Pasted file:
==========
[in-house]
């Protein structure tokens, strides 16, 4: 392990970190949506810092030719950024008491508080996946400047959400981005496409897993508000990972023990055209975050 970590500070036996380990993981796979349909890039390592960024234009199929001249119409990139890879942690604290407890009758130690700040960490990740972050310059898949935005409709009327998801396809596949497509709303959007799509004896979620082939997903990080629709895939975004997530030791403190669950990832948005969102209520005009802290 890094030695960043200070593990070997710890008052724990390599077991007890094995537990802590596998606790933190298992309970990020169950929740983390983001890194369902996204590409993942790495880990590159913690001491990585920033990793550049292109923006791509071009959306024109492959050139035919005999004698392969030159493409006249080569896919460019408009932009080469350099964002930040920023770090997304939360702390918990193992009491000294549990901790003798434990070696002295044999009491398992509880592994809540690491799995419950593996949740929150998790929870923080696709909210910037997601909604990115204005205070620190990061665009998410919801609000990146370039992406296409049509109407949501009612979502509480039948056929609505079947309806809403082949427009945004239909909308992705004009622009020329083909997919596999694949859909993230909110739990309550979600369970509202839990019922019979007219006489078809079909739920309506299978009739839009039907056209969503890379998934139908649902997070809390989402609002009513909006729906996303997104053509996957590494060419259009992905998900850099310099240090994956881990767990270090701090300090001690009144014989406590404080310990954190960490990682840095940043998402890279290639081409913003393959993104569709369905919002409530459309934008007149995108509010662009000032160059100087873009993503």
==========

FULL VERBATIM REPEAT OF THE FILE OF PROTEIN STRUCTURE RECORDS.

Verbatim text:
[in-house]
């Protein structure tokens, strides 16, 4: 392990970190949506810092030719950024008491508080996946400047959400981005496409897993508000990972023990055209975050 970590500070036996380990993981796979349909890039390592960024234009199929001249119409990139890879942690604290407890009758130690700040960490990740972050310059898949935005409709009327998801396809596949497509709303959007799509004896979620082939997903990080629709895939975004997530030791403190669950990832948005969102209520005009802290 890094030695960043200070593990070997710890008052724990390599077991007890094995537990802590596998606790933190298992309970990020169950929740983390983001890194369902996204590409993942790495880990590159913690001491990585920033990793550049292109923006791509071009959306024109492959050139035919005999004698392969030159493409006249080569896919460019408009932009080469350099964002930040920023770090997304939360702390918990193992009491000294549990901790003798434990070696002295044999009491398992509880592994809540690491799995419950593996949740929150998790929870923080696709909210910037997601909604990115204005205070620190990061665009998410919801609000990146370039992406296409049509109407949501009612979502509480039948056929609505079947309806809403082949427009945004239909909308992705004009622009020329083909997919596999694949859909993230909110739990309550979600369970509202839990019922019979007219006489078809079909739920309506299978009739839009039907056209969503890379998934139908649902997070809390989402609002009513909006729906996303997104053509996957590494060419259009992905998900850099310099240090994956881990767990270090701090300090001690009144014989406590404080310990954190960490990682840095940043998402890279290639081409913003393959993104569709369905919002409530459309934008007149995108509010662009000032160059100087873009993503």